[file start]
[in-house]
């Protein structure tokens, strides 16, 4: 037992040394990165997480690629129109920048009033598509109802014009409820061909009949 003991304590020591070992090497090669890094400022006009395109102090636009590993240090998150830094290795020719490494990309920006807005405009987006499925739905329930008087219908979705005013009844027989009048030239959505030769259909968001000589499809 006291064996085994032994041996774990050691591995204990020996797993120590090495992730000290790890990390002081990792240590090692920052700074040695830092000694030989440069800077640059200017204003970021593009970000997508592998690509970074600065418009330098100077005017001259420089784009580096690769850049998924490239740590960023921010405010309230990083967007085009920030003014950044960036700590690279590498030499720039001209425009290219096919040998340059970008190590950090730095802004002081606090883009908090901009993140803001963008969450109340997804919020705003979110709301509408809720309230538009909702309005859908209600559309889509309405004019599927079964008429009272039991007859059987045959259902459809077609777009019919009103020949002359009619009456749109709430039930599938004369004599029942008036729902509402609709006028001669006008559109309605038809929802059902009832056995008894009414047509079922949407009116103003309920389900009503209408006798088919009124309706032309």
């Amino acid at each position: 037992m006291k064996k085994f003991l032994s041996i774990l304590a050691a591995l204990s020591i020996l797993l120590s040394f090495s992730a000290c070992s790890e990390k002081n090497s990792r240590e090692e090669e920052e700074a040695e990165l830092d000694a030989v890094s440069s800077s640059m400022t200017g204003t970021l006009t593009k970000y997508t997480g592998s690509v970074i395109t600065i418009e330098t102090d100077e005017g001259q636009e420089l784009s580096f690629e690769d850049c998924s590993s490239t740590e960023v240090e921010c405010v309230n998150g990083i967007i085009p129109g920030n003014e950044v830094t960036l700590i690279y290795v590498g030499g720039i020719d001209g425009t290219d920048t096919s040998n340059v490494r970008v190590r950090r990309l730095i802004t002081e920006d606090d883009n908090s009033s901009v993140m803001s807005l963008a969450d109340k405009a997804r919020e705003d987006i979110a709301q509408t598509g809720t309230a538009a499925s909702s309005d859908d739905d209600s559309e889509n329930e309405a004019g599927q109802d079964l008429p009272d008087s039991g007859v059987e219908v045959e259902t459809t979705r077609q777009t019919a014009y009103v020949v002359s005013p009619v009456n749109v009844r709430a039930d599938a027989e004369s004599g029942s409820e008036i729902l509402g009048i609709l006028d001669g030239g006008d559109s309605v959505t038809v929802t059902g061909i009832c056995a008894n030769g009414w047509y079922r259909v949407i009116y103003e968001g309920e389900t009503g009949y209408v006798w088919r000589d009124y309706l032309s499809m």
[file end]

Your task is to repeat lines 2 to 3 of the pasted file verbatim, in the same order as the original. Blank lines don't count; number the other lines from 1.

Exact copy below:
């Protein structure tokens, strides 16, 4: 037992040394990165997480690629129109920048009033598509109802014009409820061909009949 003991304590020591070992090497090669890094400022006009395109102090636009590993240090998150830094290795020719490494990309920006807005405009987006499925739905329930008087219908979705005013009844027989009048030239959505030769259909968001000589499809 006291064996085994032994041996774990050691591995204990020996797993120590090495992730000290790890990390002081990792240590090692920052700074040695830092000694030989440069800077640059200017204003970021593009970000997508592998690509970074600065418009330098100077005017001259420089784009580096690769850049998924490239740590960023921010405010309230990083967007085009920030003014950044960036700590690279590498030499720039001209425009290219096919040998340059970008190590950090730095802004002081606090883009908090901009993140803001963008969450109340997804919020705003979110709301509408809720309230538009909702309005859908209600559309889509309405004019599927079964008429009272039991007859059987045959259902459809077609777009019919009103020949002359009619009456749109709430039930599938004369004599029942008036729902509402609709006028001669006008559109309605038809929802059902009832056995008894009414047509079922949407009116103003309920389900009503209408006798088919009124309706032309």
């Amino acid at each position: 037992m006291k064996k085994f003991l032994s041996i774990l304590a050691a591995l204990s020591i020996l797993l120590s040394f090495s992730a000290c070992s790890e990390k002081n090497s990792r240590e090692e090669e920052e700074a040695e990165l830092d000694a030989v890094s440069s800077s640059m400022t200017g204003t970021l006009t593009k970000y997508t997480g592998s690509v970074i395109t600065i418009e330098t102090d100077e005017g001259q636009e420089l784009s580096f690629e690769d850049c998924s590993s490239t740590e960023v240090e921010c405010v309230n998150g990083i967007i085009p129109g920030n003014e950044v830094t960036l700590i690279y290795v590498g030499g720039i020719d001209g425009t290219d920048t096919s040998n340059v490494r970008v190590r950090r990309l730095i802004t002081e920006d606090d883009n908090s009033s901009v993140m803001s807005l963008a969450d109340k405009a997804r919020e705003d987006i979110a709301q509408t598509g809720t309230a538009a499925s909702s309005d859908d739905d209600s559309e889509n329930e309405a004019g599927q109802d079964l008429p009272d008087s039991g007859v059987e219908v045959e259902t459809t979705r077609q777009t019919a014009y009103v020949v002359s005013p009619v009456n749109v009844r709430a039930d599938a027989e004369s004599g029942s409820e008036i729902l509402g009048i609709l006028d001669g030239g006008d559109s309605v959505t038809v929802t059902g061909i009832c056995a008894n030769g009414w047509y079922r259909v949407i009116y103003e968001g309920e389900t009503g009949y209408v006798w088919r000589d009124y309706l032309s499809m």